City officially opens park at Madison, Wall streets for children under 7 to enjoy

Published 12:00 am Wednesday, May 5, 2004

NATCHEZ &045;&045; Balloons were blowing in the wind and children occupied the equipment as the Wall Street and Madison Street park officially opened again on Saturday.

City officials were on hand to dedicate the park, which is geared toward 2- to 6-year-olds and is open only from daylight to dark.

One of main goals of the park is not only to let the children in the neighborhood have somewhere to play, but to keep the park safe and free from drugs and violence.

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Alderwoman Joyce Arceneaux-Mathis said the community needs to support and take care of the park, and she asked Bright Star Baptist Church to be one of the adopters of the park.

&uot;I ask the community to wrap its arms around this park,&uot; she said at the dedication.

Many in the community have already supported the park by their donations with more than 15 community businesses helping open the park.

But Saturday was the first day residents could come and show their support.

Kendrick Davis, 18, brought his brother and cousin to the opening Saturday, &uot;so (they) can have fun, enjoy themselves,&uot; he said.

Their grandmother lives just on Maple Street and Davis said he would bring the little ones to the park to play.

His cousin, Ka’Jarious Davis, 4, played on the dinosaur rocker throughout the morning, his favorite part of the park besides the balloons on hand Saturday for the dedication.

The area was designated a park site by the city and was opened as a park until its closure in the early 1980s. Before, there were basketball goals on the site. Now, however, the park is fully equipped with a park bench, a bench swing, baby swings, children’s swings, a barney dinosaur and jumbo airplane rocker and a playground set complete with slides. All of the equipment is heavy duty, said Recreation Director Ralph Tedder and could withstand a hurricane if needed.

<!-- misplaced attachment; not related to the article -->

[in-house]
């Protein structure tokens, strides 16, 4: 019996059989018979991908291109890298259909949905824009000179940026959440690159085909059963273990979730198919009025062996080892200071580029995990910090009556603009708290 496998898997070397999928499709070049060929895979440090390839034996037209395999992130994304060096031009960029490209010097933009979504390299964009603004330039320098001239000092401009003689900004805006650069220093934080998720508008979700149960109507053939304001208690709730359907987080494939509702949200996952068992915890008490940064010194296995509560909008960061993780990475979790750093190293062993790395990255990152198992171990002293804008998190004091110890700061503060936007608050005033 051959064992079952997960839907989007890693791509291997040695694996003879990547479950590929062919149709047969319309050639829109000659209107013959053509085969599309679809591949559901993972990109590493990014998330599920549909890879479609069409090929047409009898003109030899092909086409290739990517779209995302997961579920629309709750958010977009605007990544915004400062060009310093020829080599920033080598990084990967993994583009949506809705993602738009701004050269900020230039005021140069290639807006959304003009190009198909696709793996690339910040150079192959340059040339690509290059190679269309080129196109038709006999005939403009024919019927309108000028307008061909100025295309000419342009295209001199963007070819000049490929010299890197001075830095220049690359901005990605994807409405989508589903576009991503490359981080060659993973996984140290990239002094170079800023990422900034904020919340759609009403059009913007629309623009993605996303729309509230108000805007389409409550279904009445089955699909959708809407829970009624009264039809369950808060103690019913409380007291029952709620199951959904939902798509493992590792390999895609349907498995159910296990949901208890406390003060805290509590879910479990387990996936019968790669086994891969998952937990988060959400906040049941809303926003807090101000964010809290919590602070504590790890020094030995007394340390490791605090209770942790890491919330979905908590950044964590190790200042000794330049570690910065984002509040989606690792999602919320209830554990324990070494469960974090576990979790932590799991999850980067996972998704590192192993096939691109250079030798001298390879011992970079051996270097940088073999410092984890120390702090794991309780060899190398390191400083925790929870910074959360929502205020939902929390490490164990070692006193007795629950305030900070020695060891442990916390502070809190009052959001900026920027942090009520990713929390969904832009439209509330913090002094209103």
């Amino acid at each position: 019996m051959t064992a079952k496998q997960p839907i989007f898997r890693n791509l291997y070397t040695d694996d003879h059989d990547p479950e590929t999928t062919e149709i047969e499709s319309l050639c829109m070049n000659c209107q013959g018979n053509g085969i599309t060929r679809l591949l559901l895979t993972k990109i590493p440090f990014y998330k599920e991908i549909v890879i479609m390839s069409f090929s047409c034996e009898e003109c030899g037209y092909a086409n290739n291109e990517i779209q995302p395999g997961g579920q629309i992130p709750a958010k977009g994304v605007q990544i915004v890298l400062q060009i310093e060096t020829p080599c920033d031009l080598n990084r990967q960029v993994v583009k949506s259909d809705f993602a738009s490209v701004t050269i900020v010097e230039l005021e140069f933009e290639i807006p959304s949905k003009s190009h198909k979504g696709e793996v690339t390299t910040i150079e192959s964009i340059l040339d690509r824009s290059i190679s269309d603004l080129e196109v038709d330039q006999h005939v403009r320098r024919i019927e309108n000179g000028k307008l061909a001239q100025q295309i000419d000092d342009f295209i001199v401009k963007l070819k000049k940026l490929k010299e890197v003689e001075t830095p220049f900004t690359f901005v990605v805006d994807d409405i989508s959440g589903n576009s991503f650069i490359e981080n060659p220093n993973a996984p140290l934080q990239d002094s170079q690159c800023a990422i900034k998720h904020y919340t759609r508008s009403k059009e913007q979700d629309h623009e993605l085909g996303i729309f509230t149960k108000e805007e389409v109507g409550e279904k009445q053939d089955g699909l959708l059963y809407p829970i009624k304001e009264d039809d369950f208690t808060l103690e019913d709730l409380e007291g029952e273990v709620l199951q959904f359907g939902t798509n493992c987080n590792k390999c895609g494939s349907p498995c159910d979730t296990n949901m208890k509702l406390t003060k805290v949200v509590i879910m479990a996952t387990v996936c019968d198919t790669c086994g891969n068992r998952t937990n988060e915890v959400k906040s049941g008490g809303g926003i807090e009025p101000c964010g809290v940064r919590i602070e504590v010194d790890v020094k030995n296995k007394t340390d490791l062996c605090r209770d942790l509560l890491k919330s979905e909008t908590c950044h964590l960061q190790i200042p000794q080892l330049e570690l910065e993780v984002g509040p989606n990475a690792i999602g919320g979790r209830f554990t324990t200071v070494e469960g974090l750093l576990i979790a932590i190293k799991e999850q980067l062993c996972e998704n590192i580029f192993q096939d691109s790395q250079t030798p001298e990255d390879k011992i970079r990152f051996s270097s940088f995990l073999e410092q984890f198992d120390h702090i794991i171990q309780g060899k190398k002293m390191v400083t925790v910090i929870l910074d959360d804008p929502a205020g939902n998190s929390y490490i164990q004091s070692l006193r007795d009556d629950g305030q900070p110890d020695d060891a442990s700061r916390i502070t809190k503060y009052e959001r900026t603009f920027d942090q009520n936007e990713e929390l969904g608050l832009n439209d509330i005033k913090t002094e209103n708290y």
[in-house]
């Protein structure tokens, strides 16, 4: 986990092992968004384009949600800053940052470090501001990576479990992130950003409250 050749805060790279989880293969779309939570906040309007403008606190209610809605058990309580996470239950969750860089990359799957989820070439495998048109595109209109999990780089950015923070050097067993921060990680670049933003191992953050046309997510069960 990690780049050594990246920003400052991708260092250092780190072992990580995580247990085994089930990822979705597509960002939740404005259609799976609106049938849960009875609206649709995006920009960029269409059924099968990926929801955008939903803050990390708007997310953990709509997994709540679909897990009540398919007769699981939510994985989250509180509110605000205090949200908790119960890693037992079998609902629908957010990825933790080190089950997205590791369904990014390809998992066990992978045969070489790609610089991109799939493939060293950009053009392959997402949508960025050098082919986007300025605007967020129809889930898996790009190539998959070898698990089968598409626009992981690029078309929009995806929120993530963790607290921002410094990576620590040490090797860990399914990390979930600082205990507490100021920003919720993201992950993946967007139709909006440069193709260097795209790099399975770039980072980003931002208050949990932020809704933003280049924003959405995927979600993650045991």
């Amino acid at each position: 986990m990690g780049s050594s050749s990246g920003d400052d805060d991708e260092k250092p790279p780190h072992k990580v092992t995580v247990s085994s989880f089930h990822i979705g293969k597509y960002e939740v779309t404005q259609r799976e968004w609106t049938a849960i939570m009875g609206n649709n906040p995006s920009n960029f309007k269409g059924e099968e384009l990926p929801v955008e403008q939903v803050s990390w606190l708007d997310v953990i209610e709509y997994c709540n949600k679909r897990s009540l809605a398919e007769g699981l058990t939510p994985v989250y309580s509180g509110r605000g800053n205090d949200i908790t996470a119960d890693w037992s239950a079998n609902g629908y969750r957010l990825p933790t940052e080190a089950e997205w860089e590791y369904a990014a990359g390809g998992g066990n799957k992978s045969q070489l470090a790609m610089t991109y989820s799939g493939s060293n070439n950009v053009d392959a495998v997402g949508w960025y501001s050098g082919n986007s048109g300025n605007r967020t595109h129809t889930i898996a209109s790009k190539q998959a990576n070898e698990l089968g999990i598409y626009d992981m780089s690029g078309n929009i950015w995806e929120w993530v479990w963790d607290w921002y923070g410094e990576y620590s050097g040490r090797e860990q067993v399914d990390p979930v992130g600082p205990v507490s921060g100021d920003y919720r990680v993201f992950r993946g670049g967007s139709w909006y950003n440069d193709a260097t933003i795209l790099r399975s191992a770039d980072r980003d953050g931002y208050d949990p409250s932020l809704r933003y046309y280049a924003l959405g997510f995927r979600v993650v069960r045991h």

One of the obstacles to reopening the park in recent years, which has been a dream for eight years and a project in the works for four, was the damage to the building adjacent to the park property. The brick building, on the property Waste Management leases from the city, was destroyed when a tree fell on it years ago, destroying the roof and windows.

Waste Management contributed $10,000 to fix the property. Without the renovations to the building, the park would not have been possible, Tedder said.

, because of the liability issues.

&uot;We’re a neighbor to it,&uot; said Jim Funderburg, district manager for Waste Management, southwest Mississippi. &uot;Anything for the kids, we try to be a proponent of.&uot;